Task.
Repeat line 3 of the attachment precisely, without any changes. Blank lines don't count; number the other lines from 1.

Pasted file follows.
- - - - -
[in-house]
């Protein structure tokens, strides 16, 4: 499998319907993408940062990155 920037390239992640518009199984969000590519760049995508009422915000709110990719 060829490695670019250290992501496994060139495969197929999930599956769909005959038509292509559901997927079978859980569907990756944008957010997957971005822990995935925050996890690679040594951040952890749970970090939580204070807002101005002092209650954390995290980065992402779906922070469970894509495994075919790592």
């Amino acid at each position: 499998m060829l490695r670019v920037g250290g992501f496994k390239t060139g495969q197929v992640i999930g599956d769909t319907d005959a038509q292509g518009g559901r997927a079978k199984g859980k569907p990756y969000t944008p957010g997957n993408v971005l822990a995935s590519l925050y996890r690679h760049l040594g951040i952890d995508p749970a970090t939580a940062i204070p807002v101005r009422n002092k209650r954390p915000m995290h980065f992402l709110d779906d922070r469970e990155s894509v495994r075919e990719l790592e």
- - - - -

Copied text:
């Amino acid at each position: 499998m060829l490695r670019v920037g250290g992501f496994k390239t060139g495969q197929v992640i999930g599956d769909t319907d005959a038509q292509g518009g559901r997927a079978k199984g859980k569907p990756y969000t944008p957010g997957n993408v971005l822990a995935s590519l925050y996890r690679h760049l040594g951040i952890d995508p749970a970090t939580a940062i204070p807002v101005r009422n002092k209650r954390p915000m995290h980065f992402l709110d779906d922070r469970e990155s894509v495994r075919e990719l790592e």